Poets for Peace: Local Authors Share Views On War
As Americans nationwide struggle to deal with the pain inflicted more than a month ago, small readings throughout the community have been helping local poets express their feelings and deal with grief.
Poets for Peace, an international organization founded in the 1990s, is sponsoring readings in Buffalo where local poets can come together and express thoughts and emotions regarding the attacks of Sept. 11. A cathartic reading held last Wednesday at the Center for Inquiry also raised money for the American Red Cross and the United Way of Buffalo.
In a small, dimly lit conference room at the Center for Inquiry, a group of nine gathered to read poems attempting to express the pain of the recent attacks, as well as others that spoke of moving on. Ed Buckner of the Center for Inquiry opened the night, joined by one of the reading's organizers and poets, Karen Lewis, who gave thanks for the use of the venue and the contributions they have received.
"We come together to embrace each other through physical presence," said Lewis.
Jane Adam, an English lecturer at UB, first took the podium. Adam read many pieces, some with titles borrowed from staple poets such as Keats and Frost. Her poems dealt with the change of season and wanting to hold onto the freedom of summer. Other poems dealt with the confusion of emotions created by the events of Sept. 11.
"[Poetry] has always been an installation of peace inside me," said Adam, adding that poets are the ones who should be helping people deal with emotions in this delicate time.
Following Adam, Lewis read pieces describing children as victims of war, compositions she said were influenced by Leon Golub's war-like creations. Golub was featured at the Albright-Knox Art Gallery earlier this year. Lewis also read two poems by Pablo Neruda.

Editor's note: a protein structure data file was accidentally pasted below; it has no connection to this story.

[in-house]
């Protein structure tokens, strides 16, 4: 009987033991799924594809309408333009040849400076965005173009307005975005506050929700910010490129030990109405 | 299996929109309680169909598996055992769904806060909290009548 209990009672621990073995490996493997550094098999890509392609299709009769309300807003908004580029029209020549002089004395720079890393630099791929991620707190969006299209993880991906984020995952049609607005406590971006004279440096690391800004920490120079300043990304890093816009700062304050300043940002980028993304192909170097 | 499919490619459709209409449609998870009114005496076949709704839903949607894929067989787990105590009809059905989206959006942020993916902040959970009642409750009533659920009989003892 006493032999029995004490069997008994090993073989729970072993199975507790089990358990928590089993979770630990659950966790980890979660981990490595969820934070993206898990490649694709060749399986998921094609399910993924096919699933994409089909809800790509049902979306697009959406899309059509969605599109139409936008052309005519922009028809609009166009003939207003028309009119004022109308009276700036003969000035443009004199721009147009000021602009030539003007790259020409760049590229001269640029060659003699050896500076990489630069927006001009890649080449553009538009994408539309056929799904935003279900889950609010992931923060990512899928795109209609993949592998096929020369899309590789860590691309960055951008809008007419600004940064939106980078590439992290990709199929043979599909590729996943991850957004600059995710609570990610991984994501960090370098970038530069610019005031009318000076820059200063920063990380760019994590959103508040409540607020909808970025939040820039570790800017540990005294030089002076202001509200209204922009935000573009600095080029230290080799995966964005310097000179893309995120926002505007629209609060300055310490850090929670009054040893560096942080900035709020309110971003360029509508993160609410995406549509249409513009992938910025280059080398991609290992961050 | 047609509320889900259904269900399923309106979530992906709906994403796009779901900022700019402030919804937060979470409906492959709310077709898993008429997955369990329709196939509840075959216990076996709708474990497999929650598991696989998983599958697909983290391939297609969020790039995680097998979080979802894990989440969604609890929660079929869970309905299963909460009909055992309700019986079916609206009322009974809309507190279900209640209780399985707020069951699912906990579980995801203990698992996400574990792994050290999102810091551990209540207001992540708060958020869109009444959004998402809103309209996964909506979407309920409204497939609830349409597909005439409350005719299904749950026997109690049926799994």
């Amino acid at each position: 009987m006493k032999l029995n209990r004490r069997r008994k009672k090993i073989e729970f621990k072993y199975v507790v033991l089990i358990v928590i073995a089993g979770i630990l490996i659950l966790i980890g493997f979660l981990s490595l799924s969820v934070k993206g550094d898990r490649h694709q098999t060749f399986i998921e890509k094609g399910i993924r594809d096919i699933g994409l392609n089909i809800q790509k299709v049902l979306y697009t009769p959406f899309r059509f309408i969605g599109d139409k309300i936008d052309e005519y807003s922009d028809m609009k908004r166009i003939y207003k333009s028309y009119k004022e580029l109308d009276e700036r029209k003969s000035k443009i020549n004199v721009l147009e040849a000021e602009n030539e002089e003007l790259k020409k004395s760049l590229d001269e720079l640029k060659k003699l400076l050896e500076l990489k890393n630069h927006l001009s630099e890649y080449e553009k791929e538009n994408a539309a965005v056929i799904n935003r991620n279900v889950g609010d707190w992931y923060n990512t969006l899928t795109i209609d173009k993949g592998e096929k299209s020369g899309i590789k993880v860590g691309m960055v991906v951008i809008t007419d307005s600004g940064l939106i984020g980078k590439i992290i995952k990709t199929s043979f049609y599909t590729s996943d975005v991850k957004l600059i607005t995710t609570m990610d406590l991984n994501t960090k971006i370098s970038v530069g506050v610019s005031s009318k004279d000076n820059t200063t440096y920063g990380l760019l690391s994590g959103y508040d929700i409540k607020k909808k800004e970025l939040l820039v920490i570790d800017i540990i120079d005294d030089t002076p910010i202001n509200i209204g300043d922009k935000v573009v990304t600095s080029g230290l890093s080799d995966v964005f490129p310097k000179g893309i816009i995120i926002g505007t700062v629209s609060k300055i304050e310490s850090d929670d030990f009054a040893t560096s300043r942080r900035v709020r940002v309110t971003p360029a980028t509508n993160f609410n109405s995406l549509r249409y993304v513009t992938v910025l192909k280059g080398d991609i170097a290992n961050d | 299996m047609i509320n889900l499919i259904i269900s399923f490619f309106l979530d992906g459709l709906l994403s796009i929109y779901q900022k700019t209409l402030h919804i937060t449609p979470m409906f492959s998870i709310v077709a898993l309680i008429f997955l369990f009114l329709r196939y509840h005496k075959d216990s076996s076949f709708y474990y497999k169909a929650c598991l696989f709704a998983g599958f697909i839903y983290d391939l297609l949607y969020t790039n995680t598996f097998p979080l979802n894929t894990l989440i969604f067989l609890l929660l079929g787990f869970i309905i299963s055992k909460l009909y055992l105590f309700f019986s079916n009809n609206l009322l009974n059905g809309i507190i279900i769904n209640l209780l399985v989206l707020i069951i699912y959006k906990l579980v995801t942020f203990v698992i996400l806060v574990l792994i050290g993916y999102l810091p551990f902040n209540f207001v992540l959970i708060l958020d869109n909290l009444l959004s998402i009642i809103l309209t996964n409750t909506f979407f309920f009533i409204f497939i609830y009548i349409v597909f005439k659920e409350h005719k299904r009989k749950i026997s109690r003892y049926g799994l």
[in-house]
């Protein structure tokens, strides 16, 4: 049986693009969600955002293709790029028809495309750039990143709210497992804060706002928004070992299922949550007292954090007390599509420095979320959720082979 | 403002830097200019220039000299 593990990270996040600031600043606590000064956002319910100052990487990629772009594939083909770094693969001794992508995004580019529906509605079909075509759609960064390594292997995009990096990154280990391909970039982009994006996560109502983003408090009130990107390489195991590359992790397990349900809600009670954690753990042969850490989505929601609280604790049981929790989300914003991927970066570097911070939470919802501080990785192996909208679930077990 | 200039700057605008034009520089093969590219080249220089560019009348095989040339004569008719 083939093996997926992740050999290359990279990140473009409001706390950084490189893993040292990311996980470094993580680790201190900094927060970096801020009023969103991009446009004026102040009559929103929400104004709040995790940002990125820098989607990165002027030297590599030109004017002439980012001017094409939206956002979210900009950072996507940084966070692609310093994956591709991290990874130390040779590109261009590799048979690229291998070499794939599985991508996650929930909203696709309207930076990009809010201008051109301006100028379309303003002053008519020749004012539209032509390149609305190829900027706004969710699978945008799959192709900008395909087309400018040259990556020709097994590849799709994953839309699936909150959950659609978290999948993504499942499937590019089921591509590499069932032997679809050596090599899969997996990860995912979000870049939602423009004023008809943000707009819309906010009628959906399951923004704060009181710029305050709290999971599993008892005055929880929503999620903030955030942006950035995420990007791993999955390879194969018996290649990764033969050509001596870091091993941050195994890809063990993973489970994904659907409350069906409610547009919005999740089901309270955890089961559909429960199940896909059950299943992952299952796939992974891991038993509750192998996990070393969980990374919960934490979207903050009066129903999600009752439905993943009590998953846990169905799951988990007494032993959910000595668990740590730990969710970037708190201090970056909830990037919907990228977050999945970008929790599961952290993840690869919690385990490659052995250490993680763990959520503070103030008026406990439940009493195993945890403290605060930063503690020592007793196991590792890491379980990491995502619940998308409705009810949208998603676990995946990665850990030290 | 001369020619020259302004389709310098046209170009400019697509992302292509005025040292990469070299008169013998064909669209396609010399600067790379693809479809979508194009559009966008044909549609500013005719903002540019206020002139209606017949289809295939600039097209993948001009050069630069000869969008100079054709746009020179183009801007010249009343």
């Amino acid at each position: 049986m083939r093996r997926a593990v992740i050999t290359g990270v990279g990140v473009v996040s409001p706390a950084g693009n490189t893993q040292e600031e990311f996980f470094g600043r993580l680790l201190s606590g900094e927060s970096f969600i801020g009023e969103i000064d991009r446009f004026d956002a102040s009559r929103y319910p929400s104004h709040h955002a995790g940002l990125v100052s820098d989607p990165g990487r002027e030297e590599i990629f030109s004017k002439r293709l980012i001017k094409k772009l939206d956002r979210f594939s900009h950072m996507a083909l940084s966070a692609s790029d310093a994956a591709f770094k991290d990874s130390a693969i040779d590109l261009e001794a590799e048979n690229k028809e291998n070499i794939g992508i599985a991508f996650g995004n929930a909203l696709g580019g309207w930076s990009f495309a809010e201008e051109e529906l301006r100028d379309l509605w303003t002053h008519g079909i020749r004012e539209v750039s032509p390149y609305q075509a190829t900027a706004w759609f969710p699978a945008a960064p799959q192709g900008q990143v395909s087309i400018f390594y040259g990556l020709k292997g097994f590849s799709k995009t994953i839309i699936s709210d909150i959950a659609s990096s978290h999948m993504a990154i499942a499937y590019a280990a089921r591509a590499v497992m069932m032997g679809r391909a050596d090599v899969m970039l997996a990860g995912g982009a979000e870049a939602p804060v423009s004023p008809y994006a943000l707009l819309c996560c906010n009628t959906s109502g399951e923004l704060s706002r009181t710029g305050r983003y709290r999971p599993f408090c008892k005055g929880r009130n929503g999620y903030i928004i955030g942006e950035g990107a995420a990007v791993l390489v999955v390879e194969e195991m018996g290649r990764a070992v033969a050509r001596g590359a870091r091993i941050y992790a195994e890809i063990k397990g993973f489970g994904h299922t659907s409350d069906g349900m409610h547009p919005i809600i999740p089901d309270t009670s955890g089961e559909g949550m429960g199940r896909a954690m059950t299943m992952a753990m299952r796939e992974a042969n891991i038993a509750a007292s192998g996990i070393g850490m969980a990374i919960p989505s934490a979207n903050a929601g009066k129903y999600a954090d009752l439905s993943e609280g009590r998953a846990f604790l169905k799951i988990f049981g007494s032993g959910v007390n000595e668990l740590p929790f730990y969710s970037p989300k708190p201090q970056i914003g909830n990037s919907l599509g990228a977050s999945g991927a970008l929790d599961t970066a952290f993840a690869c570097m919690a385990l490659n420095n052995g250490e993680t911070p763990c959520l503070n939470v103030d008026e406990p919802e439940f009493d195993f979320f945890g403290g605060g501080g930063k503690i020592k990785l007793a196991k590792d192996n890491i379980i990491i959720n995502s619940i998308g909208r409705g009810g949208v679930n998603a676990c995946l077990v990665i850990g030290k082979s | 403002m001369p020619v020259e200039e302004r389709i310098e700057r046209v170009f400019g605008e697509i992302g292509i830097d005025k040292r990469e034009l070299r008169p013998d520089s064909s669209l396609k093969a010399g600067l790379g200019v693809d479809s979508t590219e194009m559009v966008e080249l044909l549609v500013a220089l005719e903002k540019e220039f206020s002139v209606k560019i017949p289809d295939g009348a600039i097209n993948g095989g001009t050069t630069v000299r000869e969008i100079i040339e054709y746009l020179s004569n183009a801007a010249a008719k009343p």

There was plenty of humor and a sense of comfort among the poets, who appeared to have worked closely on many occasions. One member joked that he would "not introduce the next reader until the collection tins were full."
Professor Ken Feltges of Mount Saint Mary College took the podium next. Feltges described his personal experience with Vietnam and Desert Storm, where a family friend was lost, in addition to his reactions to the attacks.
As Feltges spoke of the World Trade Center disaster, he described the twin towers as "so high [they] scrape the hand of God"; after the attack, it was as if "the mouth of hell has opened. ... The space in the Manhattan sky is like a child's missing front tooth."
With a viewpoint just as relevant now as it was then, poet John Rigney read a poem about the Pan-Am 103 bombing, "Their victory is in turning us on ourselves."
"They were all convicted with the crime of working on a Tuesday morning," said Rigney of the thousands of victims in New York City.
Poet Maureen O'Connor described how cheaply words "in the past month have been cried, hurled," especially by the media.
Every poet expressed healing power words, and the usefulness of poetry in a time of crisis.